TALLAHASSEE — The Florida Supreme Court has disbarred Ocala attorney Theodore Stewart Fries Jr. from the practice of law as a result of the attorney’s failure to adhere to the terms of a suspension issued on Aug. 12, 2016.
On Sept. 26, 2014, Fries was suspended by the high court. According to a complaint filed with the Florida Bar, Fries was hired by a client to represent him in a dissolution case for $400. The attorney drafted paperwork for the client’s soon-to-be ex-wife to sign and informed him that if she refused to sign, they’d have to “take another route.” The client’s wife refused to sign, and the client repeatedly unsuccessfully attempted to contact Fries to notify him. The attorney allegedly failed to perform any further work on the case and did not respond to the state Bar’s investigation until November 2013 despite an initial attempt to contact him in July 2013.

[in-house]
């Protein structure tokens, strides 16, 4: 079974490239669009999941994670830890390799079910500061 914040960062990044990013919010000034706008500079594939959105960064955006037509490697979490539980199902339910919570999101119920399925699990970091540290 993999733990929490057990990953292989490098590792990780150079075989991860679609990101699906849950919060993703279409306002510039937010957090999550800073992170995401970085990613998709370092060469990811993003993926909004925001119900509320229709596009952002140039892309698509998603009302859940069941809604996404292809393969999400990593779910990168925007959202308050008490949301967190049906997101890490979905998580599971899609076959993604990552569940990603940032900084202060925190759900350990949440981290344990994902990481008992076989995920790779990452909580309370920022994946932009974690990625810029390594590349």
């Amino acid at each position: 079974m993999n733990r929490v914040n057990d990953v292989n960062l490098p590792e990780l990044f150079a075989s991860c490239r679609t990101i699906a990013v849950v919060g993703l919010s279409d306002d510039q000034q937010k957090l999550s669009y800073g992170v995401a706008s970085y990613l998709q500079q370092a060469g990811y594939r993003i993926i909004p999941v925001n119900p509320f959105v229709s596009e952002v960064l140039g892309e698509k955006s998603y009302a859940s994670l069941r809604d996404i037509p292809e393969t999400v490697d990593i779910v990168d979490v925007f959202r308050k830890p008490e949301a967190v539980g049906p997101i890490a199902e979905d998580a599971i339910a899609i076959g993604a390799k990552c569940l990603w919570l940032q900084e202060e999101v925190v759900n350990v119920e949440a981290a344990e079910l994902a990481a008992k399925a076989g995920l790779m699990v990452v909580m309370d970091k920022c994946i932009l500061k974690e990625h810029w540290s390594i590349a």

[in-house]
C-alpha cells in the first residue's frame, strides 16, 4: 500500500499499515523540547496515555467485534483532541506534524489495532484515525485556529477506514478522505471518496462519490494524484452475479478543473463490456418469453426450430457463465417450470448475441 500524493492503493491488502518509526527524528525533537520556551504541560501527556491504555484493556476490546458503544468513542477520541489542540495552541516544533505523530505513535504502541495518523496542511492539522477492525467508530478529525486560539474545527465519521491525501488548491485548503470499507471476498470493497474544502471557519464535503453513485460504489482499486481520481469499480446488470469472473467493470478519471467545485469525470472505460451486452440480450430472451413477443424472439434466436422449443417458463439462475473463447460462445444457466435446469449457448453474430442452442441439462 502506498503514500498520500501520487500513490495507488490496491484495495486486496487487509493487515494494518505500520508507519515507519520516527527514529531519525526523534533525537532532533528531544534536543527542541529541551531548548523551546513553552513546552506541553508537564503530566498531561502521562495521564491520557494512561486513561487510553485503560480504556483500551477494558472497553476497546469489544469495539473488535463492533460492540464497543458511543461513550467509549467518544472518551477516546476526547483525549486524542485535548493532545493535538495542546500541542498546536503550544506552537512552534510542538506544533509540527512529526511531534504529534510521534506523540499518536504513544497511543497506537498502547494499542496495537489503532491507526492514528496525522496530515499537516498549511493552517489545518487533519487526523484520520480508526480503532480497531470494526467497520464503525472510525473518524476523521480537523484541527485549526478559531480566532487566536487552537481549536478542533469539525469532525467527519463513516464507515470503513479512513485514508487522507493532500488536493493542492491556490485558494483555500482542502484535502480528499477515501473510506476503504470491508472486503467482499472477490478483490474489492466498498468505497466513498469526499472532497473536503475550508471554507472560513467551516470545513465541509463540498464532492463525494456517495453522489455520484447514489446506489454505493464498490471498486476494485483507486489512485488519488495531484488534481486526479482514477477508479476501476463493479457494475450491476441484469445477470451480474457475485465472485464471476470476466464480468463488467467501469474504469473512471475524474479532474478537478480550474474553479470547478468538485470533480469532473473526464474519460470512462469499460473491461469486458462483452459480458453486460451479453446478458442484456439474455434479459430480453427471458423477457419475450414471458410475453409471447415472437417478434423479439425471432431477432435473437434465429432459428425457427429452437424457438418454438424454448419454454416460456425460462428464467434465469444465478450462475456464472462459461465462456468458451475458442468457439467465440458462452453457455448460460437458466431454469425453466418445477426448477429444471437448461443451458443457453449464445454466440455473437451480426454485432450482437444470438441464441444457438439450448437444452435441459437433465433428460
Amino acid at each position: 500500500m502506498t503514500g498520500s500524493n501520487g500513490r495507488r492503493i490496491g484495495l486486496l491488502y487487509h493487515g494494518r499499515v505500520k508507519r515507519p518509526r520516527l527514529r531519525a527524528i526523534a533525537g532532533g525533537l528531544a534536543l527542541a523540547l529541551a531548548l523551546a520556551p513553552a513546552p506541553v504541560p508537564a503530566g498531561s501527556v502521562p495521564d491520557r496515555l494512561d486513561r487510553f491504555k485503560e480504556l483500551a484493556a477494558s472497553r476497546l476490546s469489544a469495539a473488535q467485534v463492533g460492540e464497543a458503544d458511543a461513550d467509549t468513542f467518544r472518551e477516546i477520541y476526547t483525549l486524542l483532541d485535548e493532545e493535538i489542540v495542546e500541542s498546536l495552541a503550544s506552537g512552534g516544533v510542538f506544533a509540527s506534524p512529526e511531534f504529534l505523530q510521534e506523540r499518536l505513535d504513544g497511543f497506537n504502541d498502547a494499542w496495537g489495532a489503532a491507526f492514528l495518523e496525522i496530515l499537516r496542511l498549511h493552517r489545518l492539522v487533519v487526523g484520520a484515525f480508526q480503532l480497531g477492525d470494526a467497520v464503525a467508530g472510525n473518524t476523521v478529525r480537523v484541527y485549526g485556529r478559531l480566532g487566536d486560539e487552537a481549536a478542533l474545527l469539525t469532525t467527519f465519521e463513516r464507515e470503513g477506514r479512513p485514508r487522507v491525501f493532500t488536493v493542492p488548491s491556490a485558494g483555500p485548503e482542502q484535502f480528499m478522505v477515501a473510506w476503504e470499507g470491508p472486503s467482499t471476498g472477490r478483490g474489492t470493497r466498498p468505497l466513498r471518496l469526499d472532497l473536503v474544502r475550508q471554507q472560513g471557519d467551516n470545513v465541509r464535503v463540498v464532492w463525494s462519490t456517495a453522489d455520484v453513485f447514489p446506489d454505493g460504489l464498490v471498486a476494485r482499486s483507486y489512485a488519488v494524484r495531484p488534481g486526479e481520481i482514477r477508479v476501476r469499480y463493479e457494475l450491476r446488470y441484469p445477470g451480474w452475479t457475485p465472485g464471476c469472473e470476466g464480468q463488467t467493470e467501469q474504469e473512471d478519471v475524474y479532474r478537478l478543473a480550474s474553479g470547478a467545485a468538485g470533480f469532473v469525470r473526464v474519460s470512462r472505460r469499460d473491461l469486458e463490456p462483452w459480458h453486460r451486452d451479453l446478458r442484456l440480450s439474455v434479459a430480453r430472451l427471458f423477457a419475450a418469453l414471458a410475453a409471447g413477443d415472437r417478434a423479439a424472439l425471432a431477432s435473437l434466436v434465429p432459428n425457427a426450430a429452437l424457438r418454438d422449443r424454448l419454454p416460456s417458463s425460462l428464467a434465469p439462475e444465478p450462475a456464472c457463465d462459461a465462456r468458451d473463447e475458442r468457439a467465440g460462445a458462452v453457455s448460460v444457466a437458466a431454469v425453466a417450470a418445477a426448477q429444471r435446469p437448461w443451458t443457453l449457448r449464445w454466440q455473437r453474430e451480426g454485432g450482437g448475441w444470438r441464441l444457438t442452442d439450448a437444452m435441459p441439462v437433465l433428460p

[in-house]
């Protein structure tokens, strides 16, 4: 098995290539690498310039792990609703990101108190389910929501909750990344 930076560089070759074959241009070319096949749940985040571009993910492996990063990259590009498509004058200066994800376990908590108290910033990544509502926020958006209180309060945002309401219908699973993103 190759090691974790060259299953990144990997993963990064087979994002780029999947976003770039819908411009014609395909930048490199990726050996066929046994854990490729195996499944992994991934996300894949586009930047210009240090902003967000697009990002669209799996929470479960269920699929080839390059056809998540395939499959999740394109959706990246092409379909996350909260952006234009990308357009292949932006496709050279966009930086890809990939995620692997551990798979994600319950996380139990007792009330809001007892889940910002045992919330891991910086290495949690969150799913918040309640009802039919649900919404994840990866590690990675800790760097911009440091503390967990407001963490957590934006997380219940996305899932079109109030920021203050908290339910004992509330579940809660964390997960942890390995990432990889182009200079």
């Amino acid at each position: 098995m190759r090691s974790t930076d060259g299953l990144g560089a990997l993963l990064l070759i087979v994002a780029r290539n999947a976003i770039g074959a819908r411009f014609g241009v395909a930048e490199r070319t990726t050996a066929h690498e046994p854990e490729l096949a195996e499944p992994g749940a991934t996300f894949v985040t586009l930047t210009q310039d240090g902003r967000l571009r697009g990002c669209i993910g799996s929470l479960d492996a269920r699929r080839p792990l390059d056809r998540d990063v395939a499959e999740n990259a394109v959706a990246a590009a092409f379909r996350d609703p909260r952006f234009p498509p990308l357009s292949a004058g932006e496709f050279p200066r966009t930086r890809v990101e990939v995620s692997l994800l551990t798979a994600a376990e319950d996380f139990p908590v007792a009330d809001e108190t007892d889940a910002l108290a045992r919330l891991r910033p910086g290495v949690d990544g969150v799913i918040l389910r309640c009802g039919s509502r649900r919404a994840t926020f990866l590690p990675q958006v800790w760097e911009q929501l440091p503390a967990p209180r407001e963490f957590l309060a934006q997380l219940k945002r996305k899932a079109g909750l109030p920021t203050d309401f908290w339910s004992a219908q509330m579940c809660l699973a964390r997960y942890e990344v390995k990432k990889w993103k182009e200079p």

Fries was suspended for 90 days and ordered to pay $200 in restitution to his client. As part of his suspension, Fries was required to notify his clients and any opposing counsel of his status and was prohibited from accepting new clients until after the suspension was lifted.
On May 12, 2015, Fries was placed on another suspension for failing to provide proof that he had notified all necessary parties. Fries was also suspended on Nov. 16, 2015, and Aug. 12, 2016, for again failing to adhere to the terms of the previous suspension. The precedent set by the attorney over the past three years indicated that a suspension was no longer sufficient sentencing, and therefore disbarment was recommended and enacted.
The Marion County attorney was admitted to the Florida Bar in 2002 after graduating from Stetson University College of Law. Prior to the 2016 suspension, Fries was disciplined four times, including the suspensions in 2015 and 2014, and an instance of public reprimand in 2014.